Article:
Three key points of advice for healthy coping strategies during this time of uncertainty, stress and anxiety when support systems that people normally use to manage existing health problems, such as addiction, have been altered or eliminated. The COVID-19 crisis and the importance of physical distancing create barriers against these sources of support for people in recovery, struggling to maintain sobriety and attempting to quit or reduce their substance use…

Harvard: Addiction Recovery During COVID-19 Crisis

The COVID-19 pandemic and the counter-measures to contain and beat it brought about a time of uncertainty, stress and anxiety for many people around the world. This situation can create a sense of behavioral paralysis and disengagement from daily tasks and obligations. Therefore, healthy coping strategies are essential – especially given the fact that support systems people normally use to manage existing health problems have been altered or eliminated.

Addiction might be especially difficult to manage during the COVID-19 pandemic

A history of addiction and its psychiatric comorbidity might increase risk for COVID-19 harm. COVID-19 also might create conditions that threaten recovery and sobriety. People in recovery often require connection and community, for instance through ongoing therapy and/or involvement in mutual help intervention groups. So, although addiction thrives on individuals’ vulnerabilities, such as loss of health, loss of a loved one, or loss of a job, recovery from addiction often requires relying on supportive healthcare and social networks. The COVID-19 crisis and the importance of physical distancing create barriers against these sources of support.

Social networks are particularly important during recovery from addiction

This means that during this unprecedented period of physical distancing, others ways of connecting and creating community need to be identified to garner and give support. Providers around the world are exploring new options for telemedicine, which provides one pathway of connection. Others are making self-help tools freely available. Some mutual help organizations are exploring ways to move their experience online. Notably, evidence from a recent Cochrane review suggests that peer-led Alcoholics Anonymous/twelve-step and professionally-delivered treatments might provide a useful pathway to abstinence.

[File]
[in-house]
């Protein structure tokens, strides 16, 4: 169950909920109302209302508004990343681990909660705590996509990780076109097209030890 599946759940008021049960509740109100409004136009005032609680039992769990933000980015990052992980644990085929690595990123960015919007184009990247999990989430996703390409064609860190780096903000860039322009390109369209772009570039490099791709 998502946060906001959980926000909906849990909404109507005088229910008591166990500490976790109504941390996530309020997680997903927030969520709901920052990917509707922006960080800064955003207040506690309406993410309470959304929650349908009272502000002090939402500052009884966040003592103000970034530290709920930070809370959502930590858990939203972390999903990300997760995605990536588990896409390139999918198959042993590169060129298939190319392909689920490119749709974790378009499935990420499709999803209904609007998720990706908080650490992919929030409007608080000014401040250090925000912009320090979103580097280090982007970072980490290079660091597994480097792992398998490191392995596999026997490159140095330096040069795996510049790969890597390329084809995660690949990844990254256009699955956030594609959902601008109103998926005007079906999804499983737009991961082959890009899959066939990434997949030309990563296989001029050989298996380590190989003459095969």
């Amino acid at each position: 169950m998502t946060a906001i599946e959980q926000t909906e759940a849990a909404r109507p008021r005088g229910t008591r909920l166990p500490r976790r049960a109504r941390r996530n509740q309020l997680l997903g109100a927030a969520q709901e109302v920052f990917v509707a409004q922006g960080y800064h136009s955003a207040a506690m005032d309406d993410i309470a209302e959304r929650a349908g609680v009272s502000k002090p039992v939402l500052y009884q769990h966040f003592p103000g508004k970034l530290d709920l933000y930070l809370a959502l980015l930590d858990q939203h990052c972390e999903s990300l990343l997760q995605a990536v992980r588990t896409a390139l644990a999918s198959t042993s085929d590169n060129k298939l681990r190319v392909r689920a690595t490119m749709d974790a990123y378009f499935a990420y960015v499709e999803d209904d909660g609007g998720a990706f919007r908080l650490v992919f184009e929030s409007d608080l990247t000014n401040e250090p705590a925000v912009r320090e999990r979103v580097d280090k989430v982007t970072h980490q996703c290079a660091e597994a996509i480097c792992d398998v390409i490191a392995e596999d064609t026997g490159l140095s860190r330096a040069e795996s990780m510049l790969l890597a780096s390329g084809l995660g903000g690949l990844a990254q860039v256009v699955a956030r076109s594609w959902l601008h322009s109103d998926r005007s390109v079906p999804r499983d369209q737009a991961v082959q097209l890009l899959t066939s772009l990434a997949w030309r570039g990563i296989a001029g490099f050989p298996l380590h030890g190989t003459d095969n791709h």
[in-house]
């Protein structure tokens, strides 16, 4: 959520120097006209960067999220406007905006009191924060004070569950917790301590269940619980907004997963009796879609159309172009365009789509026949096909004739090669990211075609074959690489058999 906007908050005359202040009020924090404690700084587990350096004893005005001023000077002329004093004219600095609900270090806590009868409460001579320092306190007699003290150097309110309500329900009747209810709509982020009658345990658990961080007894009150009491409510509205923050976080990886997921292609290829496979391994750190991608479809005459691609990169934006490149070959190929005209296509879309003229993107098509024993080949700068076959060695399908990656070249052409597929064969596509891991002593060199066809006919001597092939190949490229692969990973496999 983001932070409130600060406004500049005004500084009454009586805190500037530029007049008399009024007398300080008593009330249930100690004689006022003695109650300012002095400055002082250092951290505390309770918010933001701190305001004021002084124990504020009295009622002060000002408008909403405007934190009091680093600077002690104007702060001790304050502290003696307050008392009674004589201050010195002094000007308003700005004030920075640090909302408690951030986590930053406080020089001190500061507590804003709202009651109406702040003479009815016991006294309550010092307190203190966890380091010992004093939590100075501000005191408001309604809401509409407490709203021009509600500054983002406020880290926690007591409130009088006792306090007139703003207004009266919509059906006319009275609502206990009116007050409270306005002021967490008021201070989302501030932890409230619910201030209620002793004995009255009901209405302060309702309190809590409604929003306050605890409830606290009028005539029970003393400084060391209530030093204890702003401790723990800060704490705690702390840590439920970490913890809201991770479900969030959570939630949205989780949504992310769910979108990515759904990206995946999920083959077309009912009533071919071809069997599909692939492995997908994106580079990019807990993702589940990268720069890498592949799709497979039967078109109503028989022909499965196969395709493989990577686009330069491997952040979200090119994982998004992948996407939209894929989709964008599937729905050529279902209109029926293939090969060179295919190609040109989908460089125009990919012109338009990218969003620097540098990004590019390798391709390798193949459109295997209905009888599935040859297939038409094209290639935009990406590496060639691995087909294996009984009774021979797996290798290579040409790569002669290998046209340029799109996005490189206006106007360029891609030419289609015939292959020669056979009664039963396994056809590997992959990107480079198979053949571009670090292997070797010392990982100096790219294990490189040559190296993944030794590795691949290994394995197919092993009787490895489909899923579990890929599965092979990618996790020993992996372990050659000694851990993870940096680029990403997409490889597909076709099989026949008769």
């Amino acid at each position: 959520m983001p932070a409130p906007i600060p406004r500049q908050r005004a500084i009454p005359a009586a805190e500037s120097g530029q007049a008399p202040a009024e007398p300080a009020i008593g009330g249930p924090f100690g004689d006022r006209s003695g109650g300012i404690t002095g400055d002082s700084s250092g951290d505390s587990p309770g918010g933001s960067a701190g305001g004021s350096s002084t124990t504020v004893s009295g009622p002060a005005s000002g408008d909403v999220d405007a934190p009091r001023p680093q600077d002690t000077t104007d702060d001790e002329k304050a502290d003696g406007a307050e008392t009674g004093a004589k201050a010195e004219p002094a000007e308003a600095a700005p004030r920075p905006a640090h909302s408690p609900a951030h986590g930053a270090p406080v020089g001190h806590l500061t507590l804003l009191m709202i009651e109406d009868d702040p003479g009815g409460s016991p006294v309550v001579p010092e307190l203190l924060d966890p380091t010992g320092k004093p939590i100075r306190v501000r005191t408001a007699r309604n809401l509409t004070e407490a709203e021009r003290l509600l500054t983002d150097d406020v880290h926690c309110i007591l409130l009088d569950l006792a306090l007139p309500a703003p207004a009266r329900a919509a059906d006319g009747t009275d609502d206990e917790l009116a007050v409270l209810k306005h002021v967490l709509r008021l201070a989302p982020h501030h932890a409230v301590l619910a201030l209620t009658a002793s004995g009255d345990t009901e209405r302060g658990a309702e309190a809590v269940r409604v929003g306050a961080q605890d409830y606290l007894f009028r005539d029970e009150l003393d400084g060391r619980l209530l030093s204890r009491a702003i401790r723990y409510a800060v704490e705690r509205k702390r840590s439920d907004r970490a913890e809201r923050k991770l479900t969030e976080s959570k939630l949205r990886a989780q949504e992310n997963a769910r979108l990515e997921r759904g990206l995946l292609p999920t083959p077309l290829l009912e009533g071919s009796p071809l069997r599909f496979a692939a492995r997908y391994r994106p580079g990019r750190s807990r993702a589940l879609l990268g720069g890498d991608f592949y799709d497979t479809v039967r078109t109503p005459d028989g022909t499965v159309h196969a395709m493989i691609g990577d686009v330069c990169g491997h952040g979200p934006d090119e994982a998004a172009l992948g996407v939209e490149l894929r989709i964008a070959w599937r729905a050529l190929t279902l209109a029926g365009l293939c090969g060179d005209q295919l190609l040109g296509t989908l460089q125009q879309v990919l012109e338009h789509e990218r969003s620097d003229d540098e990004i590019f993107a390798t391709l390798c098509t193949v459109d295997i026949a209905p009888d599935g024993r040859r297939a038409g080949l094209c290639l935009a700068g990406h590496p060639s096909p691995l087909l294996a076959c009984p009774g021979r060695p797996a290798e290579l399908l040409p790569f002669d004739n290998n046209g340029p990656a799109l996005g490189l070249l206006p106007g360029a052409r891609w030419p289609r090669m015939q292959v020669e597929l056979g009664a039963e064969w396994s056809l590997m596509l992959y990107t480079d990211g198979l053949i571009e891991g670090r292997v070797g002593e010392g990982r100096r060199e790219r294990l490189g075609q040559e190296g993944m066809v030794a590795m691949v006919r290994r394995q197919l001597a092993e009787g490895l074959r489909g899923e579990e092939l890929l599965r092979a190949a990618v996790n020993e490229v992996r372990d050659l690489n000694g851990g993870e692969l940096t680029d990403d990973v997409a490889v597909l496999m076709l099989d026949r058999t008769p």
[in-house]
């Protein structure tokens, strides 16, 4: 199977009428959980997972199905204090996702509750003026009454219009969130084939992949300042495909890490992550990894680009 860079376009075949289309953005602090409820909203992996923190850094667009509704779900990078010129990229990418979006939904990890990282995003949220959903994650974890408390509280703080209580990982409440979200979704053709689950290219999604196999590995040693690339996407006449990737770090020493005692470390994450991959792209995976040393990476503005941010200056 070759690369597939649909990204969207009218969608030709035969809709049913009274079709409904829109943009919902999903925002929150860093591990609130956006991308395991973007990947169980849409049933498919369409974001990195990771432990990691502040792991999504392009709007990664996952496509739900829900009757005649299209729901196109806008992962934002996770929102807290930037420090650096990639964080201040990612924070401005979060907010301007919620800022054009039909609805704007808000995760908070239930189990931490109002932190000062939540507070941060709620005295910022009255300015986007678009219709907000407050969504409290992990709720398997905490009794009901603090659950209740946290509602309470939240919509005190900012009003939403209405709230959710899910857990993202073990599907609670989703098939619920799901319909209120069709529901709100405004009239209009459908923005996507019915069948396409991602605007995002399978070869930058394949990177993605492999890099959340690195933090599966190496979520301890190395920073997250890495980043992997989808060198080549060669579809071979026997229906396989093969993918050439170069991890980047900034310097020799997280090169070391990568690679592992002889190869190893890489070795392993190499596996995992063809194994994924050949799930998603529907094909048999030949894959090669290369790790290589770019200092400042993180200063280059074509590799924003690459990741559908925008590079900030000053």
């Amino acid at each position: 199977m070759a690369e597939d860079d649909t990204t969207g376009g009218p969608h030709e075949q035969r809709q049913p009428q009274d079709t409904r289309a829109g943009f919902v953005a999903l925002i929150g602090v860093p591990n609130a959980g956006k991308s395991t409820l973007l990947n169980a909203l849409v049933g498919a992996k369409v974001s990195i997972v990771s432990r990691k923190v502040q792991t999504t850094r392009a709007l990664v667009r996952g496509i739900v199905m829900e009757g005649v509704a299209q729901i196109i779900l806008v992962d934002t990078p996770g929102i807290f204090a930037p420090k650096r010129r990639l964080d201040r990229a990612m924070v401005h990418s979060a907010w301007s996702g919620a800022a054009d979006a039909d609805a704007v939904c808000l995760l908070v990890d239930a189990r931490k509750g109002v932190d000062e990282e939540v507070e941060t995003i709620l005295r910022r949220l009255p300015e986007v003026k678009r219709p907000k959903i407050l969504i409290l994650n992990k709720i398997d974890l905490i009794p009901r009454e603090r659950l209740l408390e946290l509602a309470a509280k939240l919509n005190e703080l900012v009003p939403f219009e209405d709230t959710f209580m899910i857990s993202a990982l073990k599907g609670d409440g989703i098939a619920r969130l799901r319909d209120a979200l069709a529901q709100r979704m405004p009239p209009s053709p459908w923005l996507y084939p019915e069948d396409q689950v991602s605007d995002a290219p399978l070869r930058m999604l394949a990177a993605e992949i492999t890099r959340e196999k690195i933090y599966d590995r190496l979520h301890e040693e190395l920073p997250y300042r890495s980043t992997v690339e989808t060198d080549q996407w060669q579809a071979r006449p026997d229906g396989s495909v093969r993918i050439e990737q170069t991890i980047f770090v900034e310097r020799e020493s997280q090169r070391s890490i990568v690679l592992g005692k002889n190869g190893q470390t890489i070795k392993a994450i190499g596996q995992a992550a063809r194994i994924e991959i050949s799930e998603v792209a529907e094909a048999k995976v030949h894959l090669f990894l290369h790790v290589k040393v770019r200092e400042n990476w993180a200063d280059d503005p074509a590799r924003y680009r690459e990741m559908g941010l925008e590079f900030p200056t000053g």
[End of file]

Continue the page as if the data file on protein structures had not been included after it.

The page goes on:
There are many pathways to recovery maintenance, and these all represent important possibilities.

What are some specific recommendations for maintaining recovery during a time of physical distancing?

First, it remains important to have a plan for recovery, and to diligently work the plan. Such a plan should reasonably anticipate what might happen, including experiencing complicated emotions. Emotions pass and a solid plan should help to move through challenging emotions.

Second, hone and rely on escape and avoidance skills by identifying alternative activities that respect physical distancing, but conflict with addictive behavior. Such activities might include practicing mindfulness and relaxation, getting exercise, learning new skills, and communicating your goals and activities with loved ones and people who support you.

Third, activate supportive social networks. This might involve greater use of reliable social media sources for staying connected with apps such as FaceTime, Duo, and Skype, or just using the phone. It is essential to clearly understand needs and identify people who can help with those.

Fourth, identify paths for telemedicine with a care provider — or support from a mutual help sponsor. Many therapists and sponsors are offering remote sessions for the duration of this crisis. Importantly, taking home medications to manage addiction needs to be carefully considered. People at a safe place on the recovery path are the best candidates for taking home medications; those in a riskier place should continue to receive their medication with supervision or social monitoring.

Crises test resilience

Resilience is the capacity to withstand and manage challenges. Proactive measures to protect health will build resilience, and help people avoid relapsing into addiction-related behaviors.

If a relapse happens, it is important to keep in mind that long-term recovery remains within reach. Relapse is a common feature of recovery, and it does not prevent someone from entering recovery again and achieving sobriety.

The use of self-help tools, reaching out for help from professionals, a social network, or mutual help groups — from a distance — are all important steps to take to overcome addiction, reduce substance use, proceed on the path of recovery or to maintain sobriety.

More resources for well-being and addiction recovery

Physical Distancing Coping Kit

Source Website: Harvard Medical School